The dual role of the gene BRCA2 in DNA repair is described in two independent studies in the June 2007 issue of Nature Structural & Molecular Biology. The studies from Stephen West's and Luca Pellegrini's groups shed light on the role of the gene, mutations of which result in predisposition to breast cancer and other malignancies.
The protein encoded by BRCA2 is involved in homologous recombination, a process whereby damaged DNA is repaired using an intact copy of DNA as a template. This process also includes the protein RAD51, which interacts directly with two different regions of BRCA2, called BRC and TR2. The BRC region had been previously suggested to be involved in terminating homologous recombination. Data from the two present studies indicate that the TR2 region can oppose the activity of BRC, suggesting that BRCA2 contains regions that both favor and disrupt homologous recombination. These activities might operate at different stages of DNA repair.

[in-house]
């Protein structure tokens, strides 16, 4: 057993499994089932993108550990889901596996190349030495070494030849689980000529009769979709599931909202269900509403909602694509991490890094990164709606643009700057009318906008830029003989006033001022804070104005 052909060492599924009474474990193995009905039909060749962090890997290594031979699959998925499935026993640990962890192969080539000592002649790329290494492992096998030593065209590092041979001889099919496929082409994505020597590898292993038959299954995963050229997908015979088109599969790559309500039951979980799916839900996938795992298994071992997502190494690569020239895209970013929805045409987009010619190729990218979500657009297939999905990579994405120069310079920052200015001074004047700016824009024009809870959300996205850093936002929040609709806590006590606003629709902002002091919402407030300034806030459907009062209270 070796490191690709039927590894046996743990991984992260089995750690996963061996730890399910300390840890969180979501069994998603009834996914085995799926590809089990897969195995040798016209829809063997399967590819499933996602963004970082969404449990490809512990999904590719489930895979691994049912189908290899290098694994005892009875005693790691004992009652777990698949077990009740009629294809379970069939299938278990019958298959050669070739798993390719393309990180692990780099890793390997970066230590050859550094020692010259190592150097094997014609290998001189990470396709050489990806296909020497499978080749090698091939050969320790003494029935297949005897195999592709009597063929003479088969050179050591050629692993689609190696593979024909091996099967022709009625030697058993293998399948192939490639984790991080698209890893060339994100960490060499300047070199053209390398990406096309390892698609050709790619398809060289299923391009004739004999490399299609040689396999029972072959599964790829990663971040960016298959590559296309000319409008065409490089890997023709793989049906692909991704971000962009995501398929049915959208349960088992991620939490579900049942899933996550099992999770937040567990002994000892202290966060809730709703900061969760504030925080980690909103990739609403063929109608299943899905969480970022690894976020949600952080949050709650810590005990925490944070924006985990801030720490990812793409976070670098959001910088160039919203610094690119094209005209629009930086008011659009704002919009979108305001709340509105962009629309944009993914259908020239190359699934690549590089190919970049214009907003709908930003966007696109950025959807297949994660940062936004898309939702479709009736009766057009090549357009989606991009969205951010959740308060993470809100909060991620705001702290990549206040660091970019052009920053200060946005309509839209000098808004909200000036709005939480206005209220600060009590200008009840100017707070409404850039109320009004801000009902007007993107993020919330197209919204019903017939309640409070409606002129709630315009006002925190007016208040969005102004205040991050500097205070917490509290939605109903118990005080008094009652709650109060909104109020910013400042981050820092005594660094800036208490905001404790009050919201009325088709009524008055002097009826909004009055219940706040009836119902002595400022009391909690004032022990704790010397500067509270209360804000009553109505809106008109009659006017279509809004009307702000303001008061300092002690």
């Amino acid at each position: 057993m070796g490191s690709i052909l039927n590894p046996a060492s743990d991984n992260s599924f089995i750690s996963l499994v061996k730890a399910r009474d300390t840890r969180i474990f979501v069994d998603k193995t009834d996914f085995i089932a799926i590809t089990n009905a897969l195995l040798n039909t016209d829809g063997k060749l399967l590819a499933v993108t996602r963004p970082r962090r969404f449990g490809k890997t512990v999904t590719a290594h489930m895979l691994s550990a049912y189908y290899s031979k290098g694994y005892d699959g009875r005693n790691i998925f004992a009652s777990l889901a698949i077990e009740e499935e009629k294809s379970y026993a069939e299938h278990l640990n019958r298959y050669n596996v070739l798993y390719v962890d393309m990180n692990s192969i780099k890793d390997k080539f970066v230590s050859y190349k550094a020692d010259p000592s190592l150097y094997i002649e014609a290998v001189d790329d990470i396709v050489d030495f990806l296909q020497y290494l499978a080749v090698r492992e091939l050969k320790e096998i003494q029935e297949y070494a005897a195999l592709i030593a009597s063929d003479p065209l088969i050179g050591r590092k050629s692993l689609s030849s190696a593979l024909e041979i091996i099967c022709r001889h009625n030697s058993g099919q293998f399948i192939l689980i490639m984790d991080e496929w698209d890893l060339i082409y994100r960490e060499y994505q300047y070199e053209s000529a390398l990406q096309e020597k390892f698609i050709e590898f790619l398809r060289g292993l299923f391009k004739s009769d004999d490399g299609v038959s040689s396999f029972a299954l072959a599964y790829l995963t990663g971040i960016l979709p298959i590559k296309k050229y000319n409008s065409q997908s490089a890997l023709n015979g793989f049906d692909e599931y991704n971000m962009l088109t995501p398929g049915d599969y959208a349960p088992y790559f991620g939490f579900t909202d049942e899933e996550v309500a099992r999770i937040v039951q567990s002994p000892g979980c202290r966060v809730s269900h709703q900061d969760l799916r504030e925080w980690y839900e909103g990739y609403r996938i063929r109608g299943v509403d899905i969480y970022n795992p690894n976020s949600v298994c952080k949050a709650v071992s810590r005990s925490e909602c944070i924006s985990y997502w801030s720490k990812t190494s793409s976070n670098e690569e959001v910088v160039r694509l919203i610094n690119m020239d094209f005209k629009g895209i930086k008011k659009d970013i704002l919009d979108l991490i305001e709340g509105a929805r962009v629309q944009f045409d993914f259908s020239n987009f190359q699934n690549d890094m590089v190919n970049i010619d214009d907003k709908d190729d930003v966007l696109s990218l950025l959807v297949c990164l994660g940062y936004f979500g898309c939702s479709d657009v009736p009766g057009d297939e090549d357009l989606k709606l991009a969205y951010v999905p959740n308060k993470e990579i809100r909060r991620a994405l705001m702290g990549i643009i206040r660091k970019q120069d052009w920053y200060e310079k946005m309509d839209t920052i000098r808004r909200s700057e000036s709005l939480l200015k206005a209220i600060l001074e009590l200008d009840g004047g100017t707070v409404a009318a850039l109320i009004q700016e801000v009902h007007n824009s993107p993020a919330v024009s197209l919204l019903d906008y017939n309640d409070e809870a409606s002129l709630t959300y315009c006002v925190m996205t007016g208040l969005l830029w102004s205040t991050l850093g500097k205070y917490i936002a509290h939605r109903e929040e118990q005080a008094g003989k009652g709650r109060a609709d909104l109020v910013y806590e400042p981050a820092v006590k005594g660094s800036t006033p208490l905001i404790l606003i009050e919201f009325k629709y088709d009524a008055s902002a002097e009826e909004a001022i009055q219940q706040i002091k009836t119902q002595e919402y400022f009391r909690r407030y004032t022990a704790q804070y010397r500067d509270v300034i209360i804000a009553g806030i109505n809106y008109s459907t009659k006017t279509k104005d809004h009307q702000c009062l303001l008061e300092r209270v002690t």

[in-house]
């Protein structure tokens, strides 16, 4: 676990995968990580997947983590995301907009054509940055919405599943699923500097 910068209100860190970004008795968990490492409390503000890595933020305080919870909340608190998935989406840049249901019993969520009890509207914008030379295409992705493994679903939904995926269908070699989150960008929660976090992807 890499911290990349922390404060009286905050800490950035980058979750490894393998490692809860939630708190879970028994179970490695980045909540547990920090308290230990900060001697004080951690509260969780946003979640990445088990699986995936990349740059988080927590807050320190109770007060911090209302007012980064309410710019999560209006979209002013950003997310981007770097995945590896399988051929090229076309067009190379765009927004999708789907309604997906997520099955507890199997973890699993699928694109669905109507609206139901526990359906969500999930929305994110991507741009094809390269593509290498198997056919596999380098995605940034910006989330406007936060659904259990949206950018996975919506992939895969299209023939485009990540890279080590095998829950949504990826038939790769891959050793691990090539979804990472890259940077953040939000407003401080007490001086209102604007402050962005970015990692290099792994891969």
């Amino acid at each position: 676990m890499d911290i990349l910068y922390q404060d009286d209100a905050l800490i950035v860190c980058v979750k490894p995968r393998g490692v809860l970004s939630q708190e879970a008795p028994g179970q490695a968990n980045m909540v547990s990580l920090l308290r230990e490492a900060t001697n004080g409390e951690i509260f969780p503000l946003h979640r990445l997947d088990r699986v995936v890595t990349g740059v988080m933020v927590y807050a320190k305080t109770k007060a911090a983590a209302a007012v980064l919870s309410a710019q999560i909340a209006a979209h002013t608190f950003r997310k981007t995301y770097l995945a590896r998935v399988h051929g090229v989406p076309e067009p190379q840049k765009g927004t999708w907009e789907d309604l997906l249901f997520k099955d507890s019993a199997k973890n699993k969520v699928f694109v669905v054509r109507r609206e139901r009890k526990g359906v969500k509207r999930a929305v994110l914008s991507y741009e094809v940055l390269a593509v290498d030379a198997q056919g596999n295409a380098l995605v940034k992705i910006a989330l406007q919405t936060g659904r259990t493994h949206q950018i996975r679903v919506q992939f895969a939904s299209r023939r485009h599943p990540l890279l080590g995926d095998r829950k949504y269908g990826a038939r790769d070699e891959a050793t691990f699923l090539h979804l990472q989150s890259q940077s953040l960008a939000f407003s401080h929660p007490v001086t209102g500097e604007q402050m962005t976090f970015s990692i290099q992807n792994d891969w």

Both reports also provide insight into how the opposing activities of BRCA2 can be regulated -- a phosphorylation event at TR2 results in the loss of its interaction with RAD51, acting as a turn-off switch. These findings advance our knowledge of BRCA2's role in genetic stability, and contribute to our understanding of why mutations in BRCA2 increase the likelihood of cancer.
Stephen West (Cancer Research UK, London, United Kingdom)
Luca Pellegrini (University of Cambridge, United Kingdom)
Abstracts available online:
(C) Nature Structural & Molecular Biology press release.
Message posted by: Trevor M. D'Souza
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